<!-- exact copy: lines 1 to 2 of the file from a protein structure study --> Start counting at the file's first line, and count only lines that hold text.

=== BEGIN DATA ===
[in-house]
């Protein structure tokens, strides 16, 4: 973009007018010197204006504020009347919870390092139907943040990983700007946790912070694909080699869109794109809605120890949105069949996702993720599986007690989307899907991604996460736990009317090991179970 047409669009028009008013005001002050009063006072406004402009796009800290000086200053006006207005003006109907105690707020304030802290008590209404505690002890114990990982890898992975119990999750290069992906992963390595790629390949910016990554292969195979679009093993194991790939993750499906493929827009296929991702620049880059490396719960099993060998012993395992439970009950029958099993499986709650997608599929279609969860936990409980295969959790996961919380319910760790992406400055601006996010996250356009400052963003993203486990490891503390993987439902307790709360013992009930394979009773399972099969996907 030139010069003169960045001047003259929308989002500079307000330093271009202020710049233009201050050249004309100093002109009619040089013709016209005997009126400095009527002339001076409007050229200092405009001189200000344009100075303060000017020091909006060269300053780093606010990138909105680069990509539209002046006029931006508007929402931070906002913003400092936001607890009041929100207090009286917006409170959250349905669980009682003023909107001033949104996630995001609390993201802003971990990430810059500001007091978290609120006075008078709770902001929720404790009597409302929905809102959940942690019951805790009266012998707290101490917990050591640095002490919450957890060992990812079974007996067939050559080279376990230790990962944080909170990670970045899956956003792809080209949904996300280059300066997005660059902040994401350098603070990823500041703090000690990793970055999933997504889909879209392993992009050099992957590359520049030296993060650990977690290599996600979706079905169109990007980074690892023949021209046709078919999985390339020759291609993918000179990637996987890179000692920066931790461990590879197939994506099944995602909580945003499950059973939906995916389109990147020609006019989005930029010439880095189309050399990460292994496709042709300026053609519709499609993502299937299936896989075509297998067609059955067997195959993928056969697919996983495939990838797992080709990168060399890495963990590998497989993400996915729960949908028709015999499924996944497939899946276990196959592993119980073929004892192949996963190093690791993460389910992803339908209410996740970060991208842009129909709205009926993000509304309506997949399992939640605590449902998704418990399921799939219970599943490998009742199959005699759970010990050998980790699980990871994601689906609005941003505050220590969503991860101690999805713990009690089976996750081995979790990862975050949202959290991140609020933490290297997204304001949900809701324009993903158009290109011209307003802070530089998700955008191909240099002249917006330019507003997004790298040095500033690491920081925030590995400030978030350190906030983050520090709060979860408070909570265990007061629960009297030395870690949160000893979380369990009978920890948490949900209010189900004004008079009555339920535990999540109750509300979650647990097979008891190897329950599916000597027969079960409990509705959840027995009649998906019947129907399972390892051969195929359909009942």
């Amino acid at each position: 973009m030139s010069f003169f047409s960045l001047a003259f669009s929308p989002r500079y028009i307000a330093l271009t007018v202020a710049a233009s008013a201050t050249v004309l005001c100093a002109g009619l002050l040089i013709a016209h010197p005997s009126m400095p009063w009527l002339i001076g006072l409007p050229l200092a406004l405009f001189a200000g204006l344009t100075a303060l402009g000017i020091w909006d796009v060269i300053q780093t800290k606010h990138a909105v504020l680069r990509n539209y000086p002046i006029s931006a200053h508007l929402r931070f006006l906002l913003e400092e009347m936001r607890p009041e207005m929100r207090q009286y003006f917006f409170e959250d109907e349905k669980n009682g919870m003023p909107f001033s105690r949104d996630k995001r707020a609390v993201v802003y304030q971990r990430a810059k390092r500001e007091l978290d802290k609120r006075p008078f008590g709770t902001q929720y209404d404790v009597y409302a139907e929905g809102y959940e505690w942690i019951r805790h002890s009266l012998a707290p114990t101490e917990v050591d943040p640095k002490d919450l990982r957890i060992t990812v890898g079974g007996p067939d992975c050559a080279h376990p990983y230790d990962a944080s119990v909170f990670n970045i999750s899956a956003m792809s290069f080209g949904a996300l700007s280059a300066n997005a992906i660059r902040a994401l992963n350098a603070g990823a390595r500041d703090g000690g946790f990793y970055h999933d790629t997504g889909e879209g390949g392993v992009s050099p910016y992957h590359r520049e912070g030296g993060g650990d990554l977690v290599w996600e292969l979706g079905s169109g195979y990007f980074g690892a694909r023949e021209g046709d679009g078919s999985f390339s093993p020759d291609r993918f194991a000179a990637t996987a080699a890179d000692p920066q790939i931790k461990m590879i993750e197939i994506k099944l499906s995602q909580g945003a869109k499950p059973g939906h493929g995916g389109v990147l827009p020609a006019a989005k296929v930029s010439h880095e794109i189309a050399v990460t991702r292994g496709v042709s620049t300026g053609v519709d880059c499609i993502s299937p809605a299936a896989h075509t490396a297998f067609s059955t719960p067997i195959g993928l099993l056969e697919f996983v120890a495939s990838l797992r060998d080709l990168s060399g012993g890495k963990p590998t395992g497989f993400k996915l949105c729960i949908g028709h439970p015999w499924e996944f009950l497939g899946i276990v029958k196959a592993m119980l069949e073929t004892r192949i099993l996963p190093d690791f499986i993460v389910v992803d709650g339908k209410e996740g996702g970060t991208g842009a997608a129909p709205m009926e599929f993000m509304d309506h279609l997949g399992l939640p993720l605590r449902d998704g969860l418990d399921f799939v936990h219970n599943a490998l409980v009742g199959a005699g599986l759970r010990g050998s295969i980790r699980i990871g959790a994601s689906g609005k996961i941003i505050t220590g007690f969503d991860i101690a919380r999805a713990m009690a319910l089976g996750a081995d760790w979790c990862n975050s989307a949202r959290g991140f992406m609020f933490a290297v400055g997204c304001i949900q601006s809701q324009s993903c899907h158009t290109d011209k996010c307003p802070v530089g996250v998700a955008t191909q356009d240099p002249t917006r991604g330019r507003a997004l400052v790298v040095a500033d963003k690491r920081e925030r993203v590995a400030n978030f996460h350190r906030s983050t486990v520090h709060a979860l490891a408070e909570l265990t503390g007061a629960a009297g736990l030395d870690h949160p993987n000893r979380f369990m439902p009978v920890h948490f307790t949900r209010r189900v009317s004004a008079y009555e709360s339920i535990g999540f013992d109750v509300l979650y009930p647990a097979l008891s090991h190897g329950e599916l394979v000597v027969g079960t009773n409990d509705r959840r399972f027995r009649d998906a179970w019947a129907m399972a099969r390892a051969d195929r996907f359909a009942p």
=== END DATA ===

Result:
[in-house]
């Protein structure tokens, strides 16, 4: 973009007018010197204006504020009347919870390092139907943040990983700007946790912070694909080699869109794109809605120890949105069949996702993720599986007690989307899907991604996460736990009317090991179970 047409669009028009008013005001002050009063006072406004402009796009800290000086200053006006207005003006109907105690707020304030802290008590209404505690002890114990990982890898992975119990999750290069992906992963390595790629390949910016990554292969195979679009093993194991790939993750499906493929827009296929991702620049880059490396719960099993060998012993395992439970009950029958099993499986709650997608599929279609969860936990409980295969959790996961919380319910760790992406400055601006996010996250356009400052963003993203486990490891503390993987439902307790709360013992009930394979009773399972099969996907 030139010069003169960045001047003259929308989002500079307000330093271009202020710049233009201050050249004309100093002109009619040089013709016209005997009126400095009527002339001076409007050229200092405009001189200000344009100075303060000017020091909006060269300053780093606010990138909105680069990509539209002046006029931006508007929402931070906002913003400092936001607890009041929100207090009286917006409170959250349905669980009682003023909107001033949104996630995001609390993201802003971990990430810059500001007091978290609120006075008078709770902001929720404790009597409302929905809102959940942690019951805790009266012998707290101490917990050591640095002490919450957890060992990812079974007996067939050559080279376990230790990962944080909170990670970045899956956003792809080209949904996300280059300066997005660059902040994401350098603070990823500041703090000690990793970055999933997504889909879209392993992009050099992957590359520049030296993060650990977690290599996600979706079905169109990007980074690892023949021209046709078919999985390339020759291609993918000179990637996987890179000692920066931790461990590879197939994506099944995602909580945003499950059973939906995916389109990147020609006019989005930029010439880095189309050399990460292994496709042709300026053609519709499609993502299937299936896989075509297998067609059955067997195959993928056969697919996983495939990838797992080709990168060399890495963990590998497989993400996915729960949908028709015999499924996944497939899946276990196959592993119980073929004892192949996963190093690791993460389910992803339908209410996740970060991208842009129909709205009926993000509304309506997949399992939640605590449902998704418990399921799939219970599943490998009742199959005699759970010990050998980790699980990871994601689906609005941003505050220590969503991860101690999805713990009690089976996750081995979790990862975050949202959290991140609020933490290297997204304001949900809701324009993903158009290109011209307003802070530089998700955008191909240099002249917006330019507003997004790298040095500033690491920081925030590995400030978030350190906030983050520090709060979860408070909570265990007061629960009297030395870690949160000893979380369990009978920890948490949900209010189900004004008079009555339920535990999540109750509300979650647990097979008891190897329950599916000597027969079960409990509705959840027995009649998906019947129907399972390892051969195929359909009942």